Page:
An exciting period ahead
Was it surprising to see all of a sudden surge of the name of Melih Gökçek, the former Ankara mayor forced to resign by the ruling Justice and Development Party (AKP) months before the June presidential and parliamentary elections? As elections draw closer and as long as parties do not complete their candidate lists, it is highly probable that such suprises will become routine.
It was perhaps a rather awkward thing to say a few months ago that the AKP, for example, would consider the pre-June prime minister, current parliamentary speaker as a mayoral candidate for Istanbul. Similarly, was it normal to expect Binali Yıldırım asking to stay on as parliamentary speaker and passing on the prospect of Istanbul mayoral seat to AKP’s deputy chair Numan Kurtulmuş. Will he accept? Well, it might be not that easy to reject if offered the seat of Istanbul mayor, not only the largest city of Turkey but perhaps the undeclared commercial and business capital of this region.
In İzmir, likewise, heat is on the rise with all parties searching for a candidate strong enough to emerge as the victor in the city, considered by many as the capital of secularist Turkey. After decades of clear local elections victories of the social democratic Republican People’s Party (CHP) now the AKP started to plan a takeover with a strong candidate. Cn that be possible? Frustrated with the castrated political behavior of the CHP headquarters the social democratic electorate of Izmir, as well as elsewhere in the country, have started to think of boycotting the elections. While other parties might not have such a behavioral pattern in their history, in the1999 elections CHP voters punished their party by staying at home and burying the party in the electoral box. For the first and last time in its history the CHP was left outside of parliament. Can that happen in the local elections?
Branding disgruntled CHP electorate as “traitor” or commenting “They better vote for the AKP” might not help the CHP leadership to overcome the problem. Probably it is high time to come up with some clear and convincing strategies on national as well as global issues and convince the supporters of the party that “be it small, be it mine” understanding has come to an end and the CHP leadership seriously wanted to come to power.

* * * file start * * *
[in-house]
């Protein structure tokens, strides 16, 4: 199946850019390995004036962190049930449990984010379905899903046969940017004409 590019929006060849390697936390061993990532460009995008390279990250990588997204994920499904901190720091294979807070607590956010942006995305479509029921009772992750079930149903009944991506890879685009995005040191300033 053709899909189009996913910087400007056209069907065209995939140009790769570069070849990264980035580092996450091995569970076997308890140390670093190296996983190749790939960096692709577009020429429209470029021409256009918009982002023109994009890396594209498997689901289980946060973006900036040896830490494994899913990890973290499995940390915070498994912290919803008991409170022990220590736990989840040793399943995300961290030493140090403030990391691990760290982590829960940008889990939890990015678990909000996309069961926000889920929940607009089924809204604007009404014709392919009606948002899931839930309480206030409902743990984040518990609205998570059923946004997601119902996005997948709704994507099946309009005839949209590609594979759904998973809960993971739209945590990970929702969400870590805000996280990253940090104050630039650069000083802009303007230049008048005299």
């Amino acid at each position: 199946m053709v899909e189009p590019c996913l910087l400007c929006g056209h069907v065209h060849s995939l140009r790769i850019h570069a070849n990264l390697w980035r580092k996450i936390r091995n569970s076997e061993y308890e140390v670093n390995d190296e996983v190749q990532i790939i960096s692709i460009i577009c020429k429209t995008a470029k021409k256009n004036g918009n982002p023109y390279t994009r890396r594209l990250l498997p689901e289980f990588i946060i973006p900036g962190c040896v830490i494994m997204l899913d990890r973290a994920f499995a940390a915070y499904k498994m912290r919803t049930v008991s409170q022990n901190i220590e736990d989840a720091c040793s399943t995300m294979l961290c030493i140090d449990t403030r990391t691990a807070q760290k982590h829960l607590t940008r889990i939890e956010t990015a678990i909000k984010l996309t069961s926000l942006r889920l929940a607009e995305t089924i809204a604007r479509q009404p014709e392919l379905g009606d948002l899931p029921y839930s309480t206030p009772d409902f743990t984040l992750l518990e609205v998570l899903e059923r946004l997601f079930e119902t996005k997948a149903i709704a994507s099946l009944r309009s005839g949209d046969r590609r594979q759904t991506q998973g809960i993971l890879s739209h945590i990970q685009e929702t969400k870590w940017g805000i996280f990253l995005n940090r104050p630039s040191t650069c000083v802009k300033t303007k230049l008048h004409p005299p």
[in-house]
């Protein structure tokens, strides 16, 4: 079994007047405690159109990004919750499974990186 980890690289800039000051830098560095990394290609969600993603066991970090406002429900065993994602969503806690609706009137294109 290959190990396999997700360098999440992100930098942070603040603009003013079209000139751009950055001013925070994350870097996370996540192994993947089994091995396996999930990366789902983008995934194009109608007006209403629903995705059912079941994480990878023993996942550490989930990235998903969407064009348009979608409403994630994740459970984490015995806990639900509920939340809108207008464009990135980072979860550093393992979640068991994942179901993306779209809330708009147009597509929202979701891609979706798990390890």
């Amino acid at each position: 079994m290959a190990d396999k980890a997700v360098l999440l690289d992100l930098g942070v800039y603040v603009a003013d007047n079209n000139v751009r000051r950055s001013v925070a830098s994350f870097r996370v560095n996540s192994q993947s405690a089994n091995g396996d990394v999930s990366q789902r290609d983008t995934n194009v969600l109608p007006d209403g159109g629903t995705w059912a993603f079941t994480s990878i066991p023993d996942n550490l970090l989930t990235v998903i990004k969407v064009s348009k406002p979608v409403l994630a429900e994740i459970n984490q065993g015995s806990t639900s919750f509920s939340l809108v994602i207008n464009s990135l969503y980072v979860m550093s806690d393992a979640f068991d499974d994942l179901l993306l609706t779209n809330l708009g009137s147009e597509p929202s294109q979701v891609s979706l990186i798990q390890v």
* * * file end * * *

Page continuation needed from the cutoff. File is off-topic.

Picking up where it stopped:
The CHP has been rather slow in picking some good and strong names for the three big cities despite the fact that if it wins in those cities it might cripple the absolute power of President Recep Tayyip Erdoğan and his AKP.
The decision of the AKP and the MHP not to be together in the local elections – was not permissible under the present electoral law anyhow – while maintaining their so-called “People’s Alliance” indeed offered the CHP and the other opposition parties a golden opportunity to win at many cities where the mayoral contest have been very close. A CHP coaperation with the Good Party (İyi) in Ankara, Mersin, Antalya and many other important cities might bring about much needed victories against the AKP. Will they be able to achieve such a cooperation? Or, will the AKP remain as adamant as it has been towards the demands of the MHP in the selection of candidates?
Individual cunning undertakings by some diehard politicians, on the other hand, might provide a very lively and exciting election period. For example, cunning Gökçek must have calculated well before letting her name float around as a potential Nationalist Movement Party (MHP) candidate. He might have attracted some angry remarks from the AKP, MHP would not be able to publicly rule out candidacy of a personality who indeed was once a prominent member of the nationalist party. Thus, at the end of the day there was a high probability that he might emerge as a joint candidate of the two parties.
It will be a very exciting period.